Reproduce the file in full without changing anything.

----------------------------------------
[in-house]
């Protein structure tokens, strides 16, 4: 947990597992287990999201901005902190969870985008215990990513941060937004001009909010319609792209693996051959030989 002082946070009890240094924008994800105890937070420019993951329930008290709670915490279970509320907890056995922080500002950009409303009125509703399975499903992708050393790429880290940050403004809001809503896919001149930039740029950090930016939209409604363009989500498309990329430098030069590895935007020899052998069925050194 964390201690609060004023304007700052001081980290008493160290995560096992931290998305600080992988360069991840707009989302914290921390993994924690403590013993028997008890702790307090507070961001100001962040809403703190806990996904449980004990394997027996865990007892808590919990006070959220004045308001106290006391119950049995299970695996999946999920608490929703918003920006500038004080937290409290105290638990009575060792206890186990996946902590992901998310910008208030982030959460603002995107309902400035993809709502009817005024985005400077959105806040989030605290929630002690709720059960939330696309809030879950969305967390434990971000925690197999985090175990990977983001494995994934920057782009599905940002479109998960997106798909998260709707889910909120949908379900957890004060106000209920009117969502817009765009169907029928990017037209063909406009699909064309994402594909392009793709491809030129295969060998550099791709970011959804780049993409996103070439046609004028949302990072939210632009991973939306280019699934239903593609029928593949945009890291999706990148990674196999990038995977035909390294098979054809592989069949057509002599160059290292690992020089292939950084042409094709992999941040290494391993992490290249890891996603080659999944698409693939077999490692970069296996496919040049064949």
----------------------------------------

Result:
[in-house]
């Protein structure tokens, strides 16, 4: 947990597992287990999201901005902190969870985008215990990513941060937004001009909010319609792209693996051959030989 002082946070009890240094924008994800105890937070420019993951329930008290709670915490279970509320907890056995922080500002950009409303009125509703399975499903992708050393790429880290940050403004809001809503896919001149930039740029950090930016939209409604363009989500498309990329430098030069590895935007020899052998069925050194 964390201690609060004023304007700052001081980290008493160290995560096992931290998305600080992988360069991840707009989302914290921390993994924690403590013993028997008890702790307090507070961001100001962040809403703190806990996904449980004990394997027996865990007892808590919990006070959220004045308001106290006391119950049995299970695996999946999920608490929703918003920006500038004080937290409290105290638990009575060792206890186990996946902590992901998310910008208030982030959460603002995107309902400035993809709502009817005024985005400077959105806040989030605290929630002690709720059960939330696309809030879950969305967390434990971000925690197999985090175990990977983001494995994934920057782009599905940002479109998960997106798909998260709707889910909120949908379900957890004060106000209920009117969502817009765009169907029928990017037209063909406009699909064309994402594909392009793709491809030129295969060998550099791709970011959804780049993409996103070439046609004028949302990072939210632009991973939306280019699934239903593609029928593949945009890291999706990148990674196999990038995977035909390294098979054809592989069949057509002599160059290292690992020089292939950084042409094709992999941040290494391993992490290249890891996603080659999944698409693939077999490692970069296996496919040049064949």